Clearly, regular patching is important—but how can you make it a seamless part of your workflow? To help you out, here are some best practices to follow as you use RMM tools to perfect your patching processes—and reasons why they’ll help you, your technicians, and your clients.

Make Patching a Priority—and Ensure Your RMM Tools Facilitate That

In 2018 alone, there were upwards of 15,500 published common vulnerabilities and exposures (CVEs). And as technology increases in complexity and sophistication, these numbers will only continue to multiply. Keeping up is a challenge for businesses and their IT service providers—especially those that may continue to rely on manual patching processes rather than their RMM software.

In addition to managing the sheer volume of vulnerabilities cropping up each day, the actual patching process can drain time, resources, and disrupt the end-user experience. That’s why any RMM software comparison should take into account the ability to use these tools to streamline and simplify patch management. With the right RMM tools, it’s much easier to work regular patching into your workflow and to ensure your whole team is equipped to make it a priority.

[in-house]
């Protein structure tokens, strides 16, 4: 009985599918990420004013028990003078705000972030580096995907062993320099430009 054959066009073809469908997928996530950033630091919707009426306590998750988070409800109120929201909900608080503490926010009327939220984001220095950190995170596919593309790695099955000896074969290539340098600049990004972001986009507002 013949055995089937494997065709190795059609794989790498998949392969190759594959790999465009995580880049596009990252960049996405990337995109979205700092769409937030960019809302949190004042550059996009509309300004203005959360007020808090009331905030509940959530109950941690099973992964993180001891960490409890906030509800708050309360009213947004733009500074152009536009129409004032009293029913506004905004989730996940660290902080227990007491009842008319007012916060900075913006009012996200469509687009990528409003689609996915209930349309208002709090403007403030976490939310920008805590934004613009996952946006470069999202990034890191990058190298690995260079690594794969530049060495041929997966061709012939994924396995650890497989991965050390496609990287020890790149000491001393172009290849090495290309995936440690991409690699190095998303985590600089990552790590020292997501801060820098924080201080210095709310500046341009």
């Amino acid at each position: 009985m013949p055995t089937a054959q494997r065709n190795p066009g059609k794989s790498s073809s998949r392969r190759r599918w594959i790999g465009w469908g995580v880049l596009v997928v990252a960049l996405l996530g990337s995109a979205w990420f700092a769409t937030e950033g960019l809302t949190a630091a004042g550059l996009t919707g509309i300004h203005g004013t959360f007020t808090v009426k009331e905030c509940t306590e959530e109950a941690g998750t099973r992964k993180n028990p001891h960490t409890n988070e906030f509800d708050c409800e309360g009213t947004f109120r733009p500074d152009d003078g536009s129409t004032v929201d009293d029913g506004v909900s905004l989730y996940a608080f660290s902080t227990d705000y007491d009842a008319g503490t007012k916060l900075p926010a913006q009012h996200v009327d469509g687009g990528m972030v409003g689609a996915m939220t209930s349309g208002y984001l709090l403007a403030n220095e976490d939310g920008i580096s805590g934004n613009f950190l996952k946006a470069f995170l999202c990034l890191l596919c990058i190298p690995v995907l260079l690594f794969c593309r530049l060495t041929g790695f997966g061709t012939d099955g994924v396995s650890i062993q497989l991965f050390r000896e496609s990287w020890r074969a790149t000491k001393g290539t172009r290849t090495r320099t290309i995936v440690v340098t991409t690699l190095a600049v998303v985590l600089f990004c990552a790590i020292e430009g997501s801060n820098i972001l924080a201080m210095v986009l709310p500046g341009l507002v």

Follow a Simple Framework Built Around Your RMM Software

When it comes to patching, there’s no need to reinvent the wheel. Aligning on well-established procedures or protocols for patch management works fine—applying them consistently is the key. For a strong start, select a simple and repeatable process to use as a guide. The entirety of this basic workflow framework can be performed with RMM tools:

  1. Deploy regular rediscovery of all systems
  2. Schedule vulnerability scanning—especially for systems at higher risk
  3. Install patches and patch definition databases
  4. Monitor, test, and deploy patches to vulnerable systems
  5. Perform regular data collection and reporting, and review processes for future improvements

This framework should provide a good jumping-off point. Build on it to customize the process to your specific team, organization, and RMM software.

Always Watch the Clock